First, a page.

meetings with top American businessmen result in US firms deciding
to invest in the island.
Diaspora keen on investing here
While Prime Minister Ranil Wickremesinghe
last week urged the international community in New York to invest
in Sri Lanka "now" rather than "later", a cross
section of the country's business community pleaded for support
from the Sri Lankan Diaspora.
an excellent dinner function with a varied section of the Sri Lankan
Diaspora," said a delighted Neela Marikkar, spokesperson for
business-peace group SriLankaFirst, on Friday.
The Sunday Times FT by telephone just as the dinner ended, the Sri
Lankan advertising executive - who helped start the business peace
initiative along with Jagath Fernando, deputy chairman of John Keells
and other top business professionals exactly one year ago - said
members of the Diaspora are upbeat and looking forward to investing
in their motherland.
looking good for Sri Lanka. The prime minister's visit is an enormous
success and has boosted investment prospects in our country,"
she said, adding that SriLankaFirst was planning "Invest in
Sri Lanka" roadshows in Europe and Asia mainly targeting Sri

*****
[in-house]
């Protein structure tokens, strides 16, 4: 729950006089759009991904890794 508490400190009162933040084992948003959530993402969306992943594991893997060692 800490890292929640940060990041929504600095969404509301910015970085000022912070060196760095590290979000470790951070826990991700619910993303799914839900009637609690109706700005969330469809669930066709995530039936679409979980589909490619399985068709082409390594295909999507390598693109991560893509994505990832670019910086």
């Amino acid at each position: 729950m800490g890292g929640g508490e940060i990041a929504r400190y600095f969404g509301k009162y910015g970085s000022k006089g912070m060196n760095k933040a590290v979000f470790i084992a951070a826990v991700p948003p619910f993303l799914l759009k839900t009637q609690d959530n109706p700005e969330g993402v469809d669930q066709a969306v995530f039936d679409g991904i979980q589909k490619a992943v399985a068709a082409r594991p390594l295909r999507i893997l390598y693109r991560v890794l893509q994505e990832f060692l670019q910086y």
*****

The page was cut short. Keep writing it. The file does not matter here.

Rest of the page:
Lankan businesspersons living abroad. A similar roadshow is also
planned in Colombo.
address to the UN General Assembly was very effective, according
to UN sources in New York. "It was articulate, succinct, upbeat,
statesmanlike, with even occasional humour thrown in," one
UN source said adding that UN officials were also happy about the
premier's gracious acknowledgement of UN support both in Sri Lanka
and New York towards the peace initiative.
Wickremesinghe said the premier was pleased with the results of
the trip and his one-on-one meetings with the Chinese Foreign Minister,
the Indian Prime Minister, billionaire investor George Soros, Frank
Wisner, CEO of insurance giant, AIG, as well as with the UN Secretary
The UNDP gave
high priority to the visit to the extent that Mark Malloch Brown,
head of UNDP, postponed a long-planned speaking trip to Oxford to
organise the UN part of Wickremesinghe's schedule and make sure
nothing went wrong, in addition to meeting the premier, informed
Among the organisers
of the SriLankaFirst dinner on September 19 in New York which coincided
with the group's first 'hands-for-peace' initiative in Colombo,
was Raj Rajaratnam, the Sri Lankan-born investor based in New York
who has generated much attention with his forays into the Colombo